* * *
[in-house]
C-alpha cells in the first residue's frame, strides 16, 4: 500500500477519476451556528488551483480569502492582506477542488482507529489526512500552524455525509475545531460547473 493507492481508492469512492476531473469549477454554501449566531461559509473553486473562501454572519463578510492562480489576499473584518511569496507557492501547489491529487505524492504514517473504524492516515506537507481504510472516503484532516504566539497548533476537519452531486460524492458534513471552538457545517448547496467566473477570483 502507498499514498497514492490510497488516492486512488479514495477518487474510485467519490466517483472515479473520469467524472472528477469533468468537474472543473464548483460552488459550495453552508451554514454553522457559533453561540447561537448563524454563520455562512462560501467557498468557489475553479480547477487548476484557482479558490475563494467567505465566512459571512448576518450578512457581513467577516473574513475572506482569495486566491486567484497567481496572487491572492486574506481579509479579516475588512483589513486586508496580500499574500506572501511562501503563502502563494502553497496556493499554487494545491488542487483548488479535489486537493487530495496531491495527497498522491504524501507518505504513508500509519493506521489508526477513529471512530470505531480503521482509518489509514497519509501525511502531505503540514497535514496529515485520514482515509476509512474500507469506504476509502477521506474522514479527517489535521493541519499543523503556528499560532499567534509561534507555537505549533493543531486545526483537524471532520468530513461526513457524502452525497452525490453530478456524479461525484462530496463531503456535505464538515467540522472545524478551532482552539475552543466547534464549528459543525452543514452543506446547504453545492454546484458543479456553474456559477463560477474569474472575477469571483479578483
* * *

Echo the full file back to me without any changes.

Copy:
[in-house]
C-alpha cells in the first residue's frame, strides 16, 4: 500500500477519476451556528488551483480569502492582506477542488482507529489526512500552524455525509475545531460547473 493507492481508492469512492476531473469549477454554501449566531461559509473553486473562501454572519463578510492562480489576499473584518511569496507557492501547489491529487505524492504514517473504524492516515506537507481504510472516503484532516504566539497548533476537519452531486460524492458534513471552538457545517448547496467566473477570483 502507498499514498497514492490510497488516492486512488479514495477518487474510485467519490466517483472515479473520469467524472472528477469533468468537474472543473464548483460552488459550495453552508451554514454553522457559533453561540447561537448563524454563520455562512462560501467557498468557489475553479480547477487548476484557482479558490475563494467567505465566512459571512448576518450578512457581513467577516473574513475572506482569495486566491486567484497567481496572487491572492486574506481579509479579516475588512483589513486586508496580500499574500506572501511562501503563502502563494502553497496556493499554487494545491488542487483548488479535489486537493487530495496531491495527497498522491504524501507518505504513508500509519493506521489508526477513529471512530470505531480503521482509518489509514497519509501525511502531505503540514497535514496529515485520514482515509476509512474500507469506504476509502477521506474522514479527517489535521493541519499543523503556528499560532499567534509561534507555537505549533493543531486545526483537524471532520468530513461526513457524502452525497452525490453530478456524479461525484462530496463531503456535505464538515467540522472545524478551532482552539475552543466547534464549528459543525452543514452543506446547504453545492454546484458543479456553474456559477463560477474569474472575477469571483479578483